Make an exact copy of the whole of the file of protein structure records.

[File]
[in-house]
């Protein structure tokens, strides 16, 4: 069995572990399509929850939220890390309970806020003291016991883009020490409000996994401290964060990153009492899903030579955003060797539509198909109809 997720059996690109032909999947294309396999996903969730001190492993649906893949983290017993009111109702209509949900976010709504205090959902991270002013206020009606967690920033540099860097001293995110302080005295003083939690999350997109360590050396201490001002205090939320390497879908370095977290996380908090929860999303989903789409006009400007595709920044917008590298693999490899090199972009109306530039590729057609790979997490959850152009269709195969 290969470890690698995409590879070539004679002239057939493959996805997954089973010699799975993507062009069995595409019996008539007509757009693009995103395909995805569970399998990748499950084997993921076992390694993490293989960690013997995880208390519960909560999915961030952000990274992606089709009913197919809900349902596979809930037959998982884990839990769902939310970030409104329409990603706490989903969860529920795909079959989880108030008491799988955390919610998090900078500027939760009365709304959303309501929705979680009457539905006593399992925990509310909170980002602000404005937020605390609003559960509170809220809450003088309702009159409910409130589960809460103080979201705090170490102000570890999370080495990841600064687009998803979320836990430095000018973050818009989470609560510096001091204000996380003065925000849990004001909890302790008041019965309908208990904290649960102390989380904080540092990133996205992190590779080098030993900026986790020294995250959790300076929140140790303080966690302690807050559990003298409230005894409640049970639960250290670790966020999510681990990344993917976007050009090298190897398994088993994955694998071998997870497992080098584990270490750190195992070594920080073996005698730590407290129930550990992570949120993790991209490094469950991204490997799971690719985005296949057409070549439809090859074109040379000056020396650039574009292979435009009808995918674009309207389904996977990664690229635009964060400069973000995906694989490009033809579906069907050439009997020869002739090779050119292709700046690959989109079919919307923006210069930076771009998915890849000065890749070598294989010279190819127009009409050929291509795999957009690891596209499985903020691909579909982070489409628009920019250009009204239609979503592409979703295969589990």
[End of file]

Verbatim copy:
[in-house]
């Protein structure tokens, strides 16, 4: 069995572990399509929850939220890390309970806020003291016991883009020490409000996994401290964060990153009492899903030579955003060797539509198909109809 997720059996690109032909999947294309396999996903969730001190492993649906893949983290017993009111109702209509949900976010709504205090959902991270002013206020009606967690920033540099860097001293995110302080005295003083939690999350997109360590050396201490001002205090939320390497879908370095977290996380908090929860999303989903789409006009400007595709920044917008590298693999490899090199972009109306530039590729057609790979997490959850152009269709195969 290969470890690698995409590879070539004679002239057939493959996805997954089973010699799975993507062009069995595409019996008539007509757009693009995103395909995805569970399998990748499950084997993921076992390694993490293989960690013997995880208390519960909560999915961030952000990274992606089709009913197919809900349902596979809930037959998982884990839990769902939310970030409104329409990603706490989903969860529920795909079959989880108030008491799988955390919610998090900078500027939760009365709304959303309501929705979680009457539905006593399992925990509310909170980002602000404005937020605390609003559960509170809220809450003088309702009159409910409130589960809460103080979201705090170490102000570890999370080495990841600064687009998803979320836990430095000018973050818009989470609560510096001091204000996380003065925000849990004001909890302790008041019965309908208990904290649960102390989380904080540092990133996205992190590779080098030993900026986790020294995250959790300076929140140790303080966690302690807050559990003298409230005894409640049970639960250290670790966020999510681990990344993917976007050009090298190897398994088993994955694998071998997870497992080098584990270490750190195992070594920080073996005698730590407290129930550990992570949120993790991209490094469950991204490997799971690719985005296949057409070549439809090859074109040379000056020396650039574009292979435009009808995918674009309207389904996977990664690229635009964060400069973000995906694989490009033809579906069907050439009997020869002739090779050119292709700046690959989109079919919307923006210069930076771009998915890849000065890749070598294989010279190819127009009409050929291509795999957009690891596209499985903020691909579909982070489409628009920019250009009204239609979503592409979703295969589990």